Whether we like it or not, charter schools are here to stay. The best charters provide a laboratory for experimentation and allow students and parents to explore varied educational options not provided in the mainstream public schools. Some charters do an outstanding job of preparing students for college—just as traditional schools and magnets do.

 

However, charter schools are public schools. They need to be transparent and held accountable in the same way that traditional schools are. Charter schools should be subject to the Brown Act and state conflict of interest standards. Charter schools must be operated in the interest of the students of the district as a whole; we must avoid creating a two-tiered educational system where all of the most motivated and ambitious families abandon traditional schools. Charter schools should remain neutral and not oppose efforts by its employees to form or join a union if they so choose. At the same time, school districts must recognize the innovative education opportunities charters provide and work to offer the same types of programs and alternatives.

 

In the end, we want every student to have an equal opportunity to pursue their dreams. As governor, I will continue to boldly lead on this issue and do whatever it takes to bring transparency, accountability and fairness to California’s charter schools.

5.
Question 5

California and the federal government have disagreed about enforcement of immigration laws. Do you support California’s current ‘Sanctuary State’ law? If not, why not? Are there additional strategies that you would pursue as Governor?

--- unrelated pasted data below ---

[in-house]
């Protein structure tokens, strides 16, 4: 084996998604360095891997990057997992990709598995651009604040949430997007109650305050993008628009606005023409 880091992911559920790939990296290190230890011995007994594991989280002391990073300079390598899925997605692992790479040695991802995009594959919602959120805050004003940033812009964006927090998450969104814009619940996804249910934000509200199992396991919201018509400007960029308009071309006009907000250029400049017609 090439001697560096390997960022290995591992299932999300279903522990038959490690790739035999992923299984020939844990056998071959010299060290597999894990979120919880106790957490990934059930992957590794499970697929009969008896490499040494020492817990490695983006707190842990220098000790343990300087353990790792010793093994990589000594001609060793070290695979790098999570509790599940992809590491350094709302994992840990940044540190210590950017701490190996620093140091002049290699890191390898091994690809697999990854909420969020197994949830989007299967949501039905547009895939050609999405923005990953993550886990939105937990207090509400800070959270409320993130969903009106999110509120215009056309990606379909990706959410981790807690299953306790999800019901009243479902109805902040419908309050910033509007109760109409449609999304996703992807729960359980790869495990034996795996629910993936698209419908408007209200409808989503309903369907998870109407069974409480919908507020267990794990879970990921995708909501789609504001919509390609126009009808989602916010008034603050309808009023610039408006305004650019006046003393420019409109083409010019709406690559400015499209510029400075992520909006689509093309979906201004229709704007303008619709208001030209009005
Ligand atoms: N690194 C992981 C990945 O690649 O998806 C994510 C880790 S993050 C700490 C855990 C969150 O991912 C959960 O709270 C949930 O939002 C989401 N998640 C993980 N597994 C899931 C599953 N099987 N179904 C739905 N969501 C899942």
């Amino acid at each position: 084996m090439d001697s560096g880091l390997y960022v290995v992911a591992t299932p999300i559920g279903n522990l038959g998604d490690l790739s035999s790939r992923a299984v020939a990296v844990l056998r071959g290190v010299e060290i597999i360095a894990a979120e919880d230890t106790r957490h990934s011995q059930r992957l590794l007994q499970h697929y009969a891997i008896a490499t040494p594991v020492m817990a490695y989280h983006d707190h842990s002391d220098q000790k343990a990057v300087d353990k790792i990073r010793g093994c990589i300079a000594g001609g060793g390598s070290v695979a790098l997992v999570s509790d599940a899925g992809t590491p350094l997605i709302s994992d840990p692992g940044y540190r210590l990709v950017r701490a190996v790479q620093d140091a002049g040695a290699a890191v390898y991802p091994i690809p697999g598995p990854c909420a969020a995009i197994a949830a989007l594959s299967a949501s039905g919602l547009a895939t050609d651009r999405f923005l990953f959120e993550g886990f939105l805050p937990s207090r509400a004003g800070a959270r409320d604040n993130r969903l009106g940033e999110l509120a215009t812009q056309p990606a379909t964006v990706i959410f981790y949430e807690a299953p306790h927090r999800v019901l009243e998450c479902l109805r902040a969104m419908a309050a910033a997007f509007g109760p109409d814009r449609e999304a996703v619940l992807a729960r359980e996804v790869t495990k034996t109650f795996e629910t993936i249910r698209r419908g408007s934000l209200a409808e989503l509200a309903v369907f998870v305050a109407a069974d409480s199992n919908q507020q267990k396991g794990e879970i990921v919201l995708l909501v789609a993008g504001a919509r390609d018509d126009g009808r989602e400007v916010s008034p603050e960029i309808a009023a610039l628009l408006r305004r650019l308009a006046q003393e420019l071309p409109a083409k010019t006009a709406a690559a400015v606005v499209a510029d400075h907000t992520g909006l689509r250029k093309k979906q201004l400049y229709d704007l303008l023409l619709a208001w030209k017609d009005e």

Answer from John Chiang:

My parents came to this country with virtually nothing, dreaming of a better future for their family. My father came here with just three shirts, two pairs of pants, and hardly anything in his pocket. And despite the taunts and the ugly racial slurs, my family never gave up believing in the American Dream— just like the millions of other immigrants that come to this country believing in that dream.

 

California has long paved the way in the national battle for immigrant rights.

 

I supported SB 54, California’s sanctuary state bill, and I will defend it as governor. I strongly believe it is not the job of our state, county and local law enforcement officers to turn the cogs on President Trump’s deportation machine. I will explore all legal routes and provide legal assistance to ensure all individuals have access to legal defense. We can’t let the federal government tear families apart and build walls to separate us.

 

And we must fight to keep this country’s promise to Dreamers — like the young woman on my staff, who joined our campaign as an intern from UCLA. We were able to hire her after she graduated. Now Dreamers are back in legal limbo because of President Trump. Congress must protect our DACA kids and pass a Dream Act.